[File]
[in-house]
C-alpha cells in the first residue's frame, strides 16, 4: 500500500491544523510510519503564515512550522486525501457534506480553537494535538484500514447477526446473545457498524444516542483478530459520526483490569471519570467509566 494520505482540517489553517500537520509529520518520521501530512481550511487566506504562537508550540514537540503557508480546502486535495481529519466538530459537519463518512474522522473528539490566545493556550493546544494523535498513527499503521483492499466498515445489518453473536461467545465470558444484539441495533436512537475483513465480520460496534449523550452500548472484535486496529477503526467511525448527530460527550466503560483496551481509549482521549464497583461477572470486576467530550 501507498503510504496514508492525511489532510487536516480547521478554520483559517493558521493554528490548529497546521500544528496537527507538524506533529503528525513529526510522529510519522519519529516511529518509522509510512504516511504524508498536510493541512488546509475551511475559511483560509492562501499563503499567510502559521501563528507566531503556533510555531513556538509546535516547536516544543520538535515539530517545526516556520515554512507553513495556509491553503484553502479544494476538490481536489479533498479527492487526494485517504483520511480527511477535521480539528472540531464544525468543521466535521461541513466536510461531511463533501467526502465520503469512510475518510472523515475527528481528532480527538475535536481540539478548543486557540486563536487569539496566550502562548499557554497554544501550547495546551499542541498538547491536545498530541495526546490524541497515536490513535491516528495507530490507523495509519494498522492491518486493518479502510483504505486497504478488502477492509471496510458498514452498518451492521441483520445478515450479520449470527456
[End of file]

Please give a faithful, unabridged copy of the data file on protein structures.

[in-house]
C-alpha cells in the first residue's frame, strides 16, 4: 500500500491544523510510519503564515512550522486525501457534506480553537494535538484500514447477526446473545457498524444516542483478530459520526483490569471519570467509566 494520505482540517489553517500537520509529520518520521501530512481550511487566506504562537508550540514537540503557508480546502486535495481529519466538530459537519463518512474522522473528539490566545493556550493546544494523535498513527499503521483492499466498515445489518453473536461467545465470558444484539441495533436512537475483513465480520460496534449523550452500548472484535486496529477503526467511525448527530460527550466503560483496551481509549482521549464497583461477572470486576467530550 501507498503510504496514508492525511489532510487536516480547521478554520483559517493558521493554528490548529497546521500544528496537527507538524506533529503528525513529526510522529510519522519519529516511529518509522509510512504516511504524508498536510493541512488546509475551511475559511483560509492562501499563503499567510502559521501563528507566531503556533510555531513556538509546535516547536516544543520538535515539530517545526516556520515554512507553513495556509491553503484553502479544494476538490481536489479533498479527492487526494485517504483520511480527511477535521480539528472540531464544525468543521466535521461541513466536510461531511463533501467526502465520503469512510475518510472523515475527528481528532480527538475535536481540539478548543486557540486563536487569539496566550502562548499557554497554544501550547495546551499542541498538547491536545498530541495526546490524541497515536490513535491516528495507530490507523495509519494498522492491518486493518479502510483504505486497504478488502477492509471496510458498514452498518451492521441483520445478515450479520449470527456